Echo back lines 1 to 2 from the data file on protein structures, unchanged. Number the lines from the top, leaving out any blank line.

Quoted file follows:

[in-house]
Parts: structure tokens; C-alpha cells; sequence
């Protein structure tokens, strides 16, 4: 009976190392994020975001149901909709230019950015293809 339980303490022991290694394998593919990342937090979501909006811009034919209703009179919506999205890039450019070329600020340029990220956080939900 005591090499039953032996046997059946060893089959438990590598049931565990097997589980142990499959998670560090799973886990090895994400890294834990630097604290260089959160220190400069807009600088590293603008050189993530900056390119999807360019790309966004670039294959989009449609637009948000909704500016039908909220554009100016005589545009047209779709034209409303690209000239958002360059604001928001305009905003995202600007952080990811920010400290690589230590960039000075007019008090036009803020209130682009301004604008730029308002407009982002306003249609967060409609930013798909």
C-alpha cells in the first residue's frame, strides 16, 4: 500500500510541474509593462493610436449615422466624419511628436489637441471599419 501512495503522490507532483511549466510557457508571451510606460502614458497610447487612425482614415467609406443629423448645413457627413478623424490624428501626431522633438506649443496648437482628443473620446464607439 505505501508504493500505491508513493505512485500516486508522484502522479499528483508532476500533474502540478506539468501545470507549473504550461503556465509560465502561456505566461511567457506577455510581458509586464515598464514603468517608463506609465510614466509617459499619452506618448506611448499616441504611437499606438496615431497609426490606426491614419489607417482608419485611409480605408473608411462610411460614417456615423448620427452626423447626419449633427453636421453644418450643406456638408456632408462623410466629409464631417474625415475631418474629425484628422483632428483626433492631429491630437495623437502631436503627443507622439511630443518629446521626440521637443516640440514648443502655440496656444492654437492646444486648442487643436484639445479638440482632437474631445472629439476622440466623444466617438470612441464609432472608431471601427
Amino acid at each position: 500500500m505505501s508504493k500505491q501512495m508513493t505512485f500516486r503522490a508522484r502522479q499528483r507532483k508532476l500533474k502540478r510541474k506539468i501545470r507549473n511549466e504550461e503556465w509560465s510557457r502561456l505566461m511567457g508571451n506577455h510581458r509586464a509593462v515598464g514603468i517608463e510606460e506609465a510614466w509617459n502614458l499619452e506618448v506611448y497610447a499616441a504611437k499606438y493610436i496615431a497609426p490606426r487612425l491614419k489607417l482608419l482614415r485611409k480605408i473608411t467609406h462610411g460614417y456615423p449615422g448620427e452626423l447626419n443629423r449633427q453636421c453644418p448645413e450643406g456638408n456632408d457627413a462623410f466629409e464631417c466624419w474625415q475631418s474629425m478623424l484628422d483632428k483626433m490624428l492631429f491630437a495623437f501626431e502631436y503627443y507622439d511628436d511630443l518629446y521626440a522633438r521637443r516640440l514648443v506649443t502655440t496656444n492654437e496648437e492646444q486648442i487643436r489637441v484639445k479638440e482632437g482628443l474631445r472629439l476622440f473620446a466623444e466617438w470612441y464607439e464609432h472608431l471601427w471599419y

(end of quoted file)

[in-house]
Parts: structure tokens; C-alpha cells; sequence